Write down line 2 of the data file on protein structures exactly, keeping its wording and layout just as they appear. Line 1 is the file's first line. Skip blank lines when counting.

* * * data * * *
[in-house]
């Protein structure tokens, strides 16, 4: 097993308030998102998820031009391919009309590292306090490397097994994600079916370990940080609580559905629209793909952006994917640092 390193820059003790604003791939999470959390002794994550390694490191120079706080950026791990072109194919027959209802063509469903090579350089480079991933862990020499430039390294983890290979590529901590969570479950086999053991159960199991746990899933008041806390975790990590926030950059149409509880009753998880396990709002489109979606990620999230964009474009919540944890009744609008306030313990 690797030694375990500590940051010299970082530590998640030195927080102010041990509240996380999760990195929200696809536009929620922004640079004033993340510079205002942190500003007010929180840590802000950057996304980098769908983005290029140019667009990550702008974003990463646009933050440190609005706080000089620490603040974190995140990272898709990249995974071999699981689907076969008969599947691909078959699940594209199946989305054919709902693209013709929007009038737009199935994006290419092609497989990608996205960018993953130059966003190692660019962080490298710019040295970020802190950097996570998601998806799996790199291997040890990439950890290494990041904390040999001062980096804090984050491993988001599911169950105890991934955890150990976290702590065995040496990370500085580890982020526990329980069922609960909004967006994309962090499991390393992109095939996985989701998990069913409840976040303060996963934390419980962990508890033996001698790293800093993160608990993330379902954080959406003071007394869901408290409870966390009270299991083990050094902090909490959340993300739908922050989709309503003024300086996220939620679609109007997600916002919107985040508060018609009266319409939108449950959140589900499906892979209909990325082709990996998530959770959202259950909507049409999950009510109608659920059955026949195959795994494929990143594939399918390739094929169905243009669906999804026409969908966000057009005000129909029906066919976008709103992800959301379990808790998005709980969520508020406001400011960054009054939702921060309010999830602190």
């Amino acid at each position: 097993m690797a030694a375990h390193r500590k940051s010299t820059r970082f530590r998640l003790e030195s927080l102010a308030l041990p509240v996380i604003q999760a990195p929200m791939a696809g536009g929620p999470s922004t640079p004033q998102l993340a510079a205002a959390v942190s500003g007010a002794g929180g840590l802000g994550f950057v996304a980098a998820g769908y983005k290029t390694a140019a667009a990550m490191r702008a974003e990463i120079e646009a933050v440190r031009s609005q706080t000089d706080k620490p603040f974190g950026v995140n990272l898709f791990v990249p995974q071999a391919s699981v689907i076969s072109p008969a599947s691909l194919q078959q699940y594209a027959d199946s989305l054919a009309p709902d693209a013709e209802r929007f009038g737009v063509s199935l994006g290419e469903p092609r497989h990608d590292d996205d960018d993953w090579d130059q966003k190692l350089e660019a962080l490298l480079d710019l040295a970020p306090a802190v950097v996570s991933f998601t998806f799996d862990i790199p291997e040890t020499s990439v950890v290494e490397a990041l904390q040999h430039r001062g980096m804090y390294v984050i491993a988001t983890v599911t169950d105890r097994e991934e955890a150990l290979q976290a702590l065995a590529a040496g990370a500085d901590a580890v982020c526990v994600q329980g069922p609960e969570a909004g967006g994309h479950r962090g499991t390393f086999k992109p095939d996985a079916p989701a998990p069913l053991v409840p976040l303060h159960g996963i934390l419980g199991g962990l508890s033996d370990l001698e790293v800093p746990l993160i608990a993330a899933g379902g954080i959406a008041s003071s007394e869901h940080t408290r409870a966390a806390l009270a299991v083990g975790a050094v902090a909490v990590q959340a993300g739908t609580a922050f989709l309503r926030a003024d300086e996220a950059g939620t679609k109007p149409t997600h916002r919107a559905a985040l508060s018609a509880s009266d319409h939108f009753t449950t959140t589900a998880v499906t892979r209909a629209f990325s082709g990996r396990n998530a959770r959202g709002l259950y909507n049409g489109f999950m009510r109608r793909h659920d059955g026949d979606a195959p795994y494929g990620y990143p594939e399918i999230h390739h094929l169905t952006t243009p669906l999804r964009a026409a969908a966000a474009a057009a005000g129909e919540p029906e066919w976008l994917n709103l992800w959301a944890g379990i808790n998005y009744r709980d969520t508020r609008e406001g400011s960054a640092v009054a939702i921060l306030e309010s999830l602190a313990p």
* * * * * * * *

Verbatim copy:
């Protein structure tokens, strides 16, 4: 097993308030998102998820031009391919009309590292306090490397097994994600079916370990940080609580559905629209793909952006994917640092 390193820059003790604003791939999470959390002794994550390694490191120079706080950026791990072109194919027959209802063509469903090579350089480079991933862990020499430039390294983890290979590529901590969570479950086999053991159960199991746990899933008041806390975790990590926030950059149409509880009753998880396990709002489109979606990620999230964009474009919540944890009744609008306030313990 690797030694375990500590940051010299970082530590998640030195927080102010041990509240996380999760990195929200696809536009929620922004640079004033993340510079205002942190500003007010929180840590802000950057996304980098769908983005290029140019667009990550702008974003990463646009933050440190609005706080000089620490603040974190995140990272898709990249995974071999699981689907076969008969599947691909078959699940594209199946989305054919709902693209013709929007009038737009199935994006290419092609497989990608996205960018993953130059966003190692660019962080490298710019040295970020802190950097996570998601998806799996790199291997040890990439950890290494990041904390040999001062980096804090984050491993988001599911169950105890991934955890150990976290702590065995040496990370500085580890982020526990329980069922609960909004967006994309962090499991390393992109095939996985989701998990069913409840976040303060996963934390419980962990508890033996001698790293800093993160608990993330379902954080959406003071007394869901408290409870966390009270299991083990050094902090909490959340993300739908922050989709309503003024300086996220939620679609109007997600916002919107985040508060018609009266319409939108449950959140589900499906892979209909990325082709990996998530959770959202259950909507049409999950009510109608659920059955026949195959795994494929990143594939399918390739094929169905243009669906999804026409969908966000057009005000129909029906066919976008709103992800959301379990808790998005709980969520508020406001400011960054009054939702921060309010999830602190």